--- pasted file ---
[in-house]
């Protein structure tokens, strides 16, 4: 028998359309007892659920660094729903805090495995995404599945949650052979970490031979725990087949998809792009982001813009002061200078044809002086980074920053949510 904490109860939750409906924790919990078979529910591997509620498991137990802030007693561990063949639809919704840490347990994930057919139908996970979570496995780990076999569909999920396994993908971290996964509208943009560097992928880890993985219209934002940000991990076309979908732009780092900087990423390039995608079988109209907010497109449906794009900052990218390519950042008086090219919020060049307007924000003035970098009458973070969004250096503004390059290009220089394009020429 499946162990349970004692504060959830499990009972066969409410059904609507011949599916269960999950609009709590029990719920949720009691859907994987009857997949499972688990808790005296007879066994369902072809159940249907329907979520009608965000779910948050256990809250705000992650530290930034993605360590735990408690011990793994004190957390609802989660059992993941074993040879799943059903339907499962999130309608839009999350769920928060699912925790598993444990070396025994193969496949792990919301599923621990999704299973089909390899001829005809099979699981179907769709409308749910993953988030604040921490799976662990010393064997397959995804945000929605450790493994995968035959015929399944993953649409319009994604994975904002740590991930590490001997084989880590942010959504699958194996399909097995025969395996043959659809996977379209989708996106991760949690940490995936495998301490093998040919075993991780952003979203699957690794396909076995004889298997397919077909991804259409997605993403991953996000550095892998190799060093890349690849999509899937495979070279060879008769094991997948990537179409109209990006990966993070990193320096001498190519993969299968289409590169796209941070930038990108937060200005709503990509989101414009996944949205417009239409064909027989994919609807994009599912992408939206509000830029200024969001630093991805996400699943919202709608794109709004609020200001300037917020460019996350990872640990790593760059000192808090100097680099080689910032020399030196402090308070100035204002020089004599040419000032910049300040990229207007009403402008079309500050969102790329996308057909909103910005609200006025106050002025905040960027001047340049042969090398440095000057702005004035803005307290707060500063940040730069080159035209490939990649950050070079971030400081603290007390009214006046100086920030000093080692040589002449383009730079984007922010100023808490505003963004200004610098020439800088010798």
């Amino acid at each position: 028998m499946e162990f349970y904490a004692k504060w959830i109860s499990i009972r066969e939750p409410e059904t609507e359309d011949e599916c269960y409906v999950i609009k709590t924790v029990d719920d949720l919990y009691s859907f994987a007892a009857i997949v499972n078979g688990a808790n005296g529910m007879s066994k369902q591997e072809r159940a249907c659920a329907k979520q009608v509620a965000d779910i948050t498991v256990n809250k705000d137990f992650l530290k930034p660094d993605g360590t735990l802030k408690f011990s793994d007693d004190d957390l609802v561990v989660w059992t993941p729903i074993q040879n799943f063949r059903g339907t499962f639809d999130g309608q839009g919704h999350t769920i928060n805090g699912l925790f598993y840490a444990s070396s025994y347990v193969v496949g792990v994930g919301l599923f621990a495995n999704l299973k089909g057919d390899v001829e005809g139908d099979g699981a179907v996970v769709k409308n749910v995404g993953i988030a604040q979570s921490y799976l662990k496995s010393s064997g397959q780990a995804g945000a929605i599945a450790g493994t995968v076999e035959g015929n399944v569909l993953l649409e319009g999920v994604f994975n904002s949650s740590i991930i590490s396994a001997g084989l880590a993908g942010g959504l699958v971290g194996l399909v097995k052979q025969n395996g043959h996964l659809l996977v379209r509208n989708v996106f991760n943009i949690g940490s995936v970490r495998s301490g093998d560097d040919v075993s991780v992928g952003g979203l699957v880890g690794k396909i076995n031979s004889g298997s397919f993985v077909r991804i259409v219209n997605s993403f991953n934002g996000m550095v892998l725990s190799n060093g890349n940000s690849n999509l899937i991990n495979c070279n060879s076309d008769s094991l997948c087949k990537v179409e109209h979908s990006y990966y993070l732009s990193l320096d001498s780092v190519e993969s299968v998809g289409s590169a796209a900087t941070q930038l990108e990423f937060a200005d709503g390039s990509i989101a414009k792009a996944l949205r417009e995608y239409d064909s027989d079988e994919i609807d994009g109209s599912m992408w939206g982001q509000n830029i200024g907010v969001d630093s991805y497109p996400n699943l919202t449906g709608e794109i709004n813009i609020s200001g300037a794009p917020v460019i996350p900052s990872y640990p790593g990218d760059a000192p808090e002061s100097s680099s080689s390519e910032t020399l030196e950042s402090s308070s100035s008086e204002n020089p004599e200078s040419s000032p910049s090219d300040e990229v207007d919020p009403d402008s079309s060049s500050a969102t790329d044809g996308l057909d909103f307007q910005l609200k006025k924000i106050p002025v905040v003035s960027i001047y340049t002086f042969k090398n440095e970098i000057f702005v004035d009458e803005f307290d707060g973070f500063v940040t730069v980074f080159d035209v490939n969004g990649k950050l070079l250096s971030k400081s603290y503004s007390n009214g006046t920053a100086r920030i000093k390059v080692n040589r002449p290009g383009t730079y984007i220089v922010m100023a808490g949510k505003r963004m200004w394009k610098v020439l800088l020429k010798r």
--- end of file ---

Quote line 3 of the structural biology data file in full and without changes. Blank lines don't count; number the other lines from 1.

């Amino acid at each position: 028998m499946e162990f349970y904490a004692k504060w959830i109860s499990i009972r066969e939750p409410e059904t609507e359309d011949e599916c269960y409906v999950i609009k709590t924790v029990d719920d949720l919990y009691s859907f994987a007892a009857i997949v499972n078979g688990a808790n005296g529910m007879s066994k369902q591997e072809r159940a249907c659920a329907k979520q009608v509620a965000d779910i948050t498991v256990n809250k705000d137990f992650l530290k930034p660094d993605g360590t735990l802030k408690f011990s793994d007693d004190d957390l609802v561990v989660w059992t993941p729903i074993q040879n799943f063949r059903g339907t499962f639809d999130g309608q839009g919704h999350t769920i928060n805090g699912l925790f598993y840490a444990s070396s025994y347990v193969v496949g792990v994930g919301l599923f621990a495995n999704l299973k089909g057919d390899v001829e005809g139908d099979g699981a179907v996970v769709k409308n749910v995404g993953i988030a604040q979570s921490y799976l662990k496995s010393s064997g397959q780990a995804g945000a929605i599945a450790g493994t995968v076999e035959g015929n399944v569909l993953l649409e319009g999920v994604f994975n904002s949650s740590i991930i590490s396994a001997g084989l880590a993908g942010g959504l699958v971290g194996l399909v097995k052979q025969n395996g043959h996964l659809l996977v379209r509208n989708v996106f991760n943009i949690g940490s995936v970490r495998s301490g093998d560097d040919v075993s991780v992928g952003g979203l699957v880890g690794k396909i076995n031979s004889g298997s397919f993985v077909r991804i259409v219209n997605s993403f991953n934002g996000m550095v892998l725990s190799n060093g890349n940000s690849n999509l899937i991990n495979c070279n060879s076309d008769s094991l997948c087949k990537v179409e109209h979908s990006y990966y993070l732009s990193l320096d001498s780092v190519e993969s299968v998809g289409s590169a796209a900087t941070q930038l990108e990423f937060a200005d709503g390039s990509i989101a414009k792009a996944l949205r417009e995608y239409d064909s027989d079988e994919i609807d994009g109209s599912m992408w939206g982001q509000n830029i200024g907010v969001d630093s991805y497109p996400n699943l919202t449906g709608e794109i709004n813009i609020s200001g300037a794009p917020v460019i996350p900052s990872y640990p790593g990218d760059a000192p808090e002061s100097s680099s080689s390519e910032t020399l030196e950042s402090s308070s100035s008086e204002n020089p004599e200078s040419s000032p910049s090219d300040e990229v207007d919020p009403d402008s079309s060049s500050a969102t790329d044809g996308l057909d909103f307007q910005l609200k006025k924000i106050p002025v905040v003035s960027i001047y340049t002086f042969k090398n440095e970098i000057f702005v004035d009458e803005f307290d707060g973070f500063v940040t730069v980074f080159d035209v490939n969004g990649k950050l070079l250096s971030k400081s603290y503004s007390n009214g006046t920053a100086r920030i000093k390059v080692n040589r002449p290009g383009t730079y984007i220089v922010m100023a808490g949510k505003r963004m200004w394009k610098v020439l800088l020429k010798r």